How to budget if your child needs help

2019-06-05 06:00
PHOTO: sourced

PHOTO: sourced

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FROM ADHD to dyslexia and speech delay, here’s what you need to know about the importance of getting the right diagnosis and treatment for your child.

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While you’ve prepared for the cost of nappies, childcare and school fees, you might not have considered the costs involved in the diagnosis and treatment of remedial or learning difficulties.

ADHD assessment and medication

ADHD is a label given to many children, but often without the proper diagnosis — which incidentally requires parents to invest a fair amount of time and money.

“ADHD is a neurological disorder that affects executive functioning such as attention and working memory,” says Cape Town-based educational psychologist Abigail Simpson.

“There are different forms of ADHD and therefore the presentation is not always the same in all children. You have those that are more inattentive (often described as ‘daydreamers’); the hyperactive type, which is often easier to pick up on; and then there is the impulsive type — these children are not able to manage their reactions both verbally and physically.”

If your child displays behaviour associated with ADHD, Simpson recommends having them assessed by an educational psychologist — and the earlier the intervention, the better.

Expert help can come with a hefty price tag. In fact, you can expect to pay between R4 500 and R6 500 for an assessment. Fortunately, some medical aids do cover a portion of the costs so always check before booking the appointment.

“It may seem like a lot of money but an assessment is a very detailed process — in my private practice, for instance, I dedicate up to five hours to one client for an assessment and the post-assessment report can take anything between three to five hours to compile,” says Simpson.

If your child is diagnosed with ADHD, medication may be prescribed, which will add to your monthly expenses.

According to Health-e News, Ritalin can cost anywhere between R367 for 10mg, and R942 for 40mg of long-acting Ritalin, which is the dose generally prescribed for teens and adults.

Concerta is an alternative medication but more expensive, ranging from R858 for 18mg to R1 066 for 54mg.

Dealing with dyslexia

Another learning difficulty that can cause children to fall behind in school and result in low self-confidence is dyslexia.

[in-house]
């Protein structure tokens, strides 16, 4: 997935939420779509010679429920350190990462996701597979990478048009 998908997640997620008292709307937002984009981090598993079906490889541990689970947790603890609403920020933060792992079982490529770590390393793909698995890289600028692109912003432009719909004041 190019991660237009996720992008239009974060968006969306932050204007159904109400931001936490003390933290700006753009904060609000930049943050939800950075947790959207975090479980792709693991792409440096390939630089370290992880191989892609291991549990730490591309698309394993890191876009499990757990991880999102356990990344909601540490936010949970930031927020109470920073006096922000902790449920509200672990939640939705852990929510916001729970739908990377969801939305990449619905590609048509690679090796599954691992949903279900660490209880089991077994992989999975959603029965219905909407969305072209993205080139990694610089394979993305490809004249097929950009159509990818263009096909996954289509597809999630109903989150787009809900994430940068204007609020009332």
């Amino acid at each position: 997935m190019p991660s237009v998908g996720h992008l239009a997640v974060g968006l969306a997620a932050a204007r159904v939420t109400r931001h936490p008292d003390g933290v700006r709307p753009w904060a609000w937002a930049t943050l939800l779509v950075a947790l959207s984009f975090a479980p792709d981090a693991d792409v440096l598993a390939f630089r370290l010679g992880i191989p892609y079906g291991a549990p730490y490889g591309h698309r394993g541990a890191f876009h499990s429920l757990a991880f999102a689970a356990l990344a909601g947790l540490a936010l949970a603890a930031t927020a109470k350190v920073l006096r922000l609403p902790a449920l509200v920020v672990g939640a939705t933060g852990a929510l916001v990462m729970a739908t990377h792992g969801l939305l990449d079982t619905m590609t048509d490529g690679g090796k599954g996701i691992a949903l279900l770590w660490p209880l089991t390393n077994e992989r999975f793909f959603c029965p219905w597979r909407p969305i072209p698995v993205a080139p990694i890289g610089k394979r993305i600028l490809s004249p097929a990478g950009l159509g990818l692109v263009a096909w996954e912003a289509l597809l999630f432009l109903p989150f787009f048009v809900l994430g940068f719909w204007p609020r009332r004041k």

“The important thing to note is that you cannot diagnose dyslexia unless your child has been in formal schooling (Grade 1 and 2) and their reading level is significantly weaker than expected for their IQ score,” says Simpson.

Dyslexia screening assessments look at language delays, word recall, naming speed, letter and sound identification, and phonetic skills. These are scored and a child is rated as “at risk” or “low risk”.

“It’s not a straightforward process and that’s why seeing the correct practitioner who knows their stuff is advised,” says Simpson.

A remedial therapist can do an initial screening but an educational psychologist is best equipped to make a formal diagnosis.

If your child does, in fact, have dyslexia, there are different ways of helping them and your course of action will depend on the severity of their dyslexia.

Sessions with a remedial teacher can be very helpful and will cost between R200 to R400 a session depending on the area you live in. Alternatively, you can download helpful reading apps and do extra phonetics homework with your child.

Delayed speech

When it comes to speech, it’s not always easy to detect a delay, particularly in very small children.

“When your child is between one and three years old, it is difficult to judge whether they have difficulties or are simply developing differently to the children around them,” says speech therapist Rachel Singleton from Small Talks Speech Therapy Centre in Joburg.

“A good rule of thumb is that by the age of three, most people should understand what they are saying and they, in turn, should be able to understand what the people around them are saying.”

She adds that there are a number of red flags parents can look out for.

“Toddlers who are delayed in speaking and who seem frustrated when they are trying to talk, or who have poor eye contact or struggle to follow simple directions, may need speech therapy.

“Children who struggle to interact and play appropriately with friends and siblings or take a long time to begin and complete tasks may also need some assistance,” says Singleton.

If you decide to take your child for an assessment, the speech therapist will first gather information from the parents and teacher before conducting a series of tests to evaluate all areas of speech and language development.

The cost of sessions depends on the practitioner but many charge medical aid rates and you can expect to pay anywhere between R275 for 20 minutes and R325 for 45-minute sessions. — Parent24.

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